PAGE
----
|Journal||Labour / Le Travail|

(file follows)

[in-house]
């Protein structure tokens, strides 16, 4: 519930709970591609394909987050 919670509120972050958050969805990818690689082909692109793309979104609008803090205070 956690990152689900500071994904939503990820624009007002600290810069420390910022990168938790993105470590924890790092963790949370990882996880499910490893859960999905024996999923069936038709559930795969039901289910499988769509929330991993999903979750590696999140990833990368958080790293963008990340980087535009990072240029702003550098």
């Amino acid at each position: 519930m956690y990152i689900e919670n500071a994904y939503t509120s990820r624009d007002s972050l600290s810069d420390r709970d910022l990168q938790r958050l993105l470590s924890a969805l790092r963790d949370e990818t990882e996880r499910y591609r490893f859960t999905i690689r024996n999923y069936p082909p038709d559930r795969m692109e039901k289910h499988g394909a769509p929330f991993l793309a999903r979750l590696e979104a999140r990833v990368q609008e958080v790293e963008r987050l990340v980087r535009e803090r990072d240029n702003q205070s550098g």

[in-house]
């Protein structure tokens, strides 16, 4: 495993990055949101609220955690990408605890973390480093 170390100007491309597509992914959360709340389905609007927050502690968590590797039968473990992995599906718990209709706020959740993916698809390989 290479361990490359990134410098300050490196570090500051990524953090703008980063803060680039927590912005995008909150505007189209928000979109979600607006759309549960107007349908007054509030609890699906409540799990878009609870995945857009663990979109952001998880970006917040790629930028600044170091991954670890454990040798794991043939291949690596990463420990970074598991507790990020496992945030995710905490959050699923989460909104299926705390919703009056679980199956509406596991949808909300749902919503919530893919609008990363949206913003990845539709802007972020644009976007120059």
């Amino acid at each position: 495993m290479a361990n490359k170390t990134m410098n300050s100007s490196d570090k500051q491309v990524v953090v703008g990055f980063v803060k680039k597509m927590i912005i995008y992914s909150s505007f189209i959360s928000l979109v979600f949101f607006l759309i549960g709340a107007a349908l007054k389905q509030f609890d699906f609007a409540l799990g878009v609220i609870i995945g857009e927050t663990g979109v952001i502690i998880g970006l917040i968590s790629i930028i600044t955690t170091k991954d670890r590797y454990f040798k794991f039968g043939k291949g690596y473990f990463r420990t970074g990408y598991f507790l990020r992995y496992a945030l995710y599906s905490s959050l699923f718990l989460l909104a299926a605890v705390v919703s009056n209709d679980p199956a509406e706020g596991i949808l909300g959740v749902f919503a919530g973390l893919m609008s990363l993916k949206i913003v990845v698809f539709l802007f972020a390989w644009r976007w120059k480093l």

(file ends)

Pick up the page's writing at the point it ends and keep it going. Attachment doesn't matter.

Though rare in Canada, community benefits agreements (cbas) are now commonly being negotiated by labour-community coalitions in American cities. cbas require "urban revitalization" projects to provide living wages, affordable housing, and access to jobs for marginalized residents. Surprisingly little has been written about cbas within the labour studies literature, and most critiques of cbas correspond with private developments. This case study draws on three years of participatory, action-based fieldwork with a labour-community coalition, called the Toronto Community Benefits Network (hereafter, the Network). Formed in 2013, the Network tried to negotiate the first-ever cba with the Ontario government, linked to the $6.6 billion Eglinton Crosstown Light Rail Transit project in Toronto. The Network won discursive support for cbas from provincial policymakers, but demands for employment equity were met with only an ineffective workplace-development approach. I explain and evaluate the Network's "insider strategy" in relation to political vulnerabilities of the government of Ontario; the Network's efforts to mobilize resources and gain union support; and the changing labour-relations regime governing infrastructure projects in Toronto. I argue that while cbas open a new terrain of struggle for marginalized groups and unions to assert a right to the city, these struggles are being coopted by governments and used as political cover for deepening neoliberal governance.